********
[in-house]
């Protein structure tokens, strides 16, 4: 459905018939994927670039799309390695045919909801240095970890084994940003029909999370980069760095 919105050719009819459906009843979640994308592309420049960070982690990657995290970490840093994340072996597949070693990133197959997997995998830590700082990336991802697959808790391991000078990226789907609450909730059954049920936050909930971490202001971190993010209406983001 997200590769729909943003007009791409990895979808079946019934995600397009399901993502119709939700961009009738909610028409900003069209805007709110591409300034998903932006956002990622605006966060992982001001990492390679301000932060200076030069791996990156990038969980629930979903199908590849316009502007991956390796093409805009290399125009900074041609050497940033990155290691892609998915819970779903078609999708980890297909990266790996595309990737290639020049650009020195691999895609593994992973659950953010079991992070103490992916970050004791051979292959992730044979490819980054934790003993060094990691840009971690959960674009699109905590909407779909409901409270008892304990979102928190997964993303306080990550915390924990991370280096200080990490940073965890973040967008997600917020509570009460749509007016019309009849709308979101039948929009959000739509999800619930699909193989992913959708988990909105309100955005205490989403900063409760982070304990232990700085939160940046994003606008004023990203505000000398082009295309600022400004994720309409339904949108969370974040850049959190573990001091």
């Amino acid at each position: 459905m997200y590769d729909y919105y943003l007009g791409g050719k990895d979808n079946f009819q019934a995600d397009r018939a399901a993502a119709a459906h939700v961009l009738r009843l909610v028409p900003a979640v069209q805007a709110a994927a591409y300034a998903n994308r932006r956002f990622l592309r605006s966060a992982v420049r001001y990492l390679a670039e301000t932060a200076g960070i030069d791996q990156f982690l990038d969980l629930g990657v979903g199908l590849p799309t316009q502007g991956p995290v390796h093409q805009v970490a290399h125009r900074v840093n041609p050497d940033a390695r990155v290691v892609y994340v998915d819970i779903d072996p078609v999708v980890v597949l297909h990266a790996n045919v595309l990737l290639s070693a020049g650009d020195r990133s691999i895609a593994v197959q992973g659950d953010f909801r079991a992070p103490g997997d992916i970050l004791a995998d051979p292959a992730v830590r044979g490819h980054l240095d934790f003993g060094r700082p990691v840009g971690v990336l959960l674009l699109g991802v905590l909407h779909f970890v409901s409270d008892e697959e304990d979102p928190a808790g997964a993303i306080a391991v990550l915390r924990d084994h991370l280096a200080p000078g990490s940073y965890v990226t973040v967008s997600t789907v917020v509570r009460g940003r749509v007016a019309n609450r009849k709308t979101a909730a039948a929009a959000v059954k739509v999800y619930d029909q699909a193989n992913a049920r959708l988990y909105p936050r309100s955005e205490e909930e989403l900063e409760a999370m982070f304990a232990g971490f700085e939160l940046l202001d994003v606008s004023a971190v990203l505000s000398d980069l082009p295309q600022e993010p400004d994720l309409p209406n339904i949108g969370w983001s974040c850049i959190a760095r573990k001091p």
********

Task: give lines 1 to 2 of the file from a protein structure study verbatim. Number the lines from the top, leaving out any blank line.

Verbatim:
[in-house]
């Protein structure tokens, strides 16, 4: 459905018939994927670039799309390695045919909801240095970890084994940003029909999370980069760095 919105050719009819459906009843979640994308592309420049960070982690990657995290970490840093994340072996597949070693990133197959997997995998830590700082990336991802697959808790391991000078990226789907609450909730059954049920936050909930971490202001971190993010209406983001 997200590769729909943003007009791409990895979808079946019934995600397009399901993502119709939700961009009738909610028409900003069209805007709110591409300034998903932006956002990622605006966060992982001001990492390679301000932060200076030069791996990156990038969980629930979903199908590849316009502007991956390796093409805009290399125009900074041609050497940033990155290691892609998915819970779903078609999708980890297909990266790996595309990737290639020049650009020195691999895609593994992973659950953010079991992070103490992916970050004791051979292959992730044979490819980054934790003993060094990691840009971690959960674009699109905590909407779909409901409270008892304990979102928190997964993303306080990550915390924990991370280096200080990490940073965890973040967008997600917020509570009460749509007016019309009849709308979101039948929009959000739509999800619930699909193989992913959708988990909105309100955005205490989403900063409760982070304990232990700085939160940046994003606008004023990203505000000398082009295309600022400004994720309409339904949108969370974040850049959190573990001091």